UN Security CouncilUnited Nations. It is charged with maintaining peace and security between nations. While other organs of the UN only make recommendations to member governments, the Security Council has the power to make decisions which member governments must carry out under the United Nations Charter. The Security Council held its first session on January 17, 1946, at Church House, London and the decisions of the Council are known as UN Security Council Resolutions.
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2 The Role of members and non-members
3 The Role of the Security Council
5 See also
6 External links
The current permanent members are:
A session of the Security Council in progress''
Ten other members are elected by the General Assembly for 2-year terms starting on January 1, with five replaced each year. The members are chosen by regional groups and confirmed by the United Nations General Assembly. The African, Latin American, and Western European blocs choose two members each, and the Arab, Asian, and Eastern European blocs choose one member each. The final seat alternates between Asian and African selections.
A representative of each Security Council member must always be present at UN headquarters so that the Council can meet at any time. This requirement of the United Nations Charter was adopted to address a weakness of the League of Nations since that organization was often unable to respond quickly to crises.
The current elected members are:Elected members of the UN Security Council for other years.
The Role of members and non-members
Decisions in the 15-member Security Council on all substantive matters - for example, a decision calling for direct measures related to the settlement of a dispute - require the affirmative votes of nine members. A negative vote - a veto - by a permanent member prevents adoption of a proposal, even if it has received the required number of affirmative votes. Abstention is not regarded as a veto.
A state that is a member of the UN, but not of the Security Council, may participate in Security Council discussions in which the Council agrees that the country's interests are particularly affected. In recent years, the Council has interpreted this loosely, enabling many countries to take part in its discussions. Non-members routinely are invited to take part when they are parties to disputes being considered by the Council.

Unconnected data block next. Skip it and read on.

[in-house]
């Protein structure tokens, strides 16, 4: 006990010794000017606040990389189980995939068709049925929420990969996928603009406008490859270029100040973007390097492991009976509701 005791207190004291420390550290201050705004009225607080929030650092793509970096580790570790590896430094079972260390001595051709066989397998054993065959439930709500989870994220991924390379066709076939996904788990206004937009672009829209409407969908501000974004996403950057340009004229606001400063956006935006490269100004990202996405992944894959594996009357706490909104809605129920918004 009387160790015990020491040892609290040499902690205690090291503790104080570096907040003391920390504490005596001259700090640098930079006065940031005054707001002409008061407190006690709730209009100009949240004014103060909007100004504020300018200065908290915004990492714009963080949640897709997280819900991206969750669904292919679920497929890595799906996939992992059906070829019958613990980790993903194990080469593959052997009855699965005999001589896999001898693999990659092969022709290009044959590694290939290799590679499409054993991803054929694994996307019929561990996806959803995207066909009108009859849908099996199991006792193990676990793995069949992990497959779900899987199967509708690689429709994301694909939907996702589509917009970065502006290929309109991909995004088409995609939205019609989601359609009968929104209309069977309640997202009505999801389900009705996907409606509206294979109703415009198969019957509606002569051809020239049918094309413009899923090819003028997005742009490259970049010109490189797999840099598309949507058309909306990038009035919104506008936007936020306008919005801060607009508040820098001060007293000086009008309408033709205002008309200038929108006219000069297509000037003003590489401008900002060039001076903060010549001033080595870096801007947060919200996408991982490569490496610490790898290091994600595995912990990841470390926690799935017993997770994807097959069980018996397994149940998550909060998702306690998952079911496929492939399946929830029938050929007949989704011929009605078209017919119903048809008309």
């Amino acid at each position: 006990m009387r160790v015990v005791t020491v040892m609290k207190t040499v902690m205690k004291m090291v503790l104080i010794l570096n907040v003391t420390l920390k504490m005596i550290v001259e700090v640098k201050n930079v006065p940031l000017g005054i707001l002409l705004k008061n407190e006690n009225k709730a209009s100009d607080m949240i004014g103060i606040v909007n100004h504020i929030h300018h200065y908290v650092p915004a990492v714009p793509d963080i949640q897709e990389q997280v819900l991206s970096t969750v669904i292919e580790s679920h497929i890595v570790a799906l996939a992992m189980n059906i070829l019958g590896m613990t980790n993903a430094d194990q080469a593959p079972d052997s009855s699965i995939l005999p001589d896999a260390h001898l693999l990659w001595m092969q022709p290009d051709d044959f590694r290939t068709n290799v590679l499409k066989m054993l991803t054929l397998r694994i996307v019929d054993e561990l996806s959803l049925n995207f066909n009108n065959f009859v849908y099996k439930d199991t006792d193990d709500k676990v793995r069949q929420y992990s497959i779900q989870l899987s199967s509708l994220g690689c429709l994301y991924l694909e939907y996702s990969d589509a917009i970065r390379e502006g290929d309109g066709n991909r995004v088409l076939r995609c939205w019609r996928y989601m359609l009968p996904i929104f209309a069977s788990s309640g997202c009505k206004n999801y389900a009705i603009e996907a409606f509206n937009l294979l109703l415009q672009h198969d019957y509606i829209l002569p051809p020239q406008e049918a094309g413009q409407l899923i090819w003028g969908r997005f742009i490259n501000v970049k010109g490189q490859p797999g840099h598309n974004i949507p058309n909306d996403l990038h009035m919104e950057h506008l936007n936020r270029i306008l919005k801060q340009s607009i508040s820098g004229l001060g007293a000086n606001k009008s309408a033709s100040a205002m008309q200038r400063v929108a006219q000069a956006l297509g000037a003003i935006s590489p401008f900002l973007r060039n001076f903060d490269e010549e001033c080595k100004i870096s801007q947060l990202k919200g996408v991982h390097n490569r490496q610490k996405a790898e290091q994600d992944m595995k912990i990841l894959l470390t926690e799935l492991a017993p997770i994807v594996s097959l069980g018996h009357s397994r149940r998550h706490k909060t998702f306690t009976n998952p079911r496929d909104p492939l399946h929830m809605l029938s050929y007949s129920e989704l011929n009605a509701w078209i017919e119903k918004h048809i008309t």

The Role of the Security Council
Under Chapter Six of the Charter, "Pacific Settlement of Disputes," the Security Council "may investigate any dispute, or any situation which might lead to international friction or give rise to a dispute."
The Council may "recommend appropriate procedures or methods of adjustment" if it determines that the situation might endanger international peace and security.
These recommendations are not binding on UN members.
Under Chapter Seven, the Council has broader power to decide what measures are to be taken in situations involving "threats to the peace, breaches of the peace, or acts of aggression." In such situations, the Council is not limited to recommendations but may take action, including the use of armed force "to maintain or restore international peace and security." This was the basis for UN armed action in Korea in 1950 and the use of coalition forces in Iraq and Kuwait in 1991. Decisions taken under Chapter Seven, such as economic sanctions, are binding on UN members.
The UN's role in international collective security is defined by the UN Charter, which gives the Security Council the power to:
- Investigate any situation threatening international peace;
- Recommend procedures for peaceful resolution of a dispute;
- Call upon other member nations to completely or partially interrupt economic relations as well as sea, air, postal, and radio communications, or to sever diplomatic relations; and
- Enforce its decisions militarily, if necessary.
The legally binding nature of Security Council Resolutions has been the subject of some controversy.
It is generally agreed that resolutions are legally binding if they are made under Chapter VII (Action with Respect to Threats to the Peace, Breaches of the Peace, and Acts of Aggression) of the Charter.
The Council is also empowered to make resolutions under Chapter VI (Pacific Settlement of Disputes); most authorities do not consider these to be legally binding. The International Court of Justice suggested in the Namibia case that resolutions other than those made under Chapter VI can also be binding, a view that some Member States have questioned.
It is beyond doubt however that those resolutions made outside these two Chapters dealing with the internal governance of the organization (such as the admission of new Member States) are legally binding, where the Charter gives the Security Council power to make them.
The composition of the Security Council has been the subject of some controversy. The existence of the five permanent members has been criticized as being a relic of World War II and of not reflecting the interests of the developing world. However, actually changing the composition of the Security Council would require an amendment to the United Nations Charter and the approval of all the five current members of the Council and this appears unlikely. Creating a new organization, with different charter, would be another option. It is sometimes argued that the permanent members continued presence can be justified by the fact that all five possess nuclear weapons and are the only countries permitted to be nuclear powers by the Nuclear Non-Proliferation Treaty.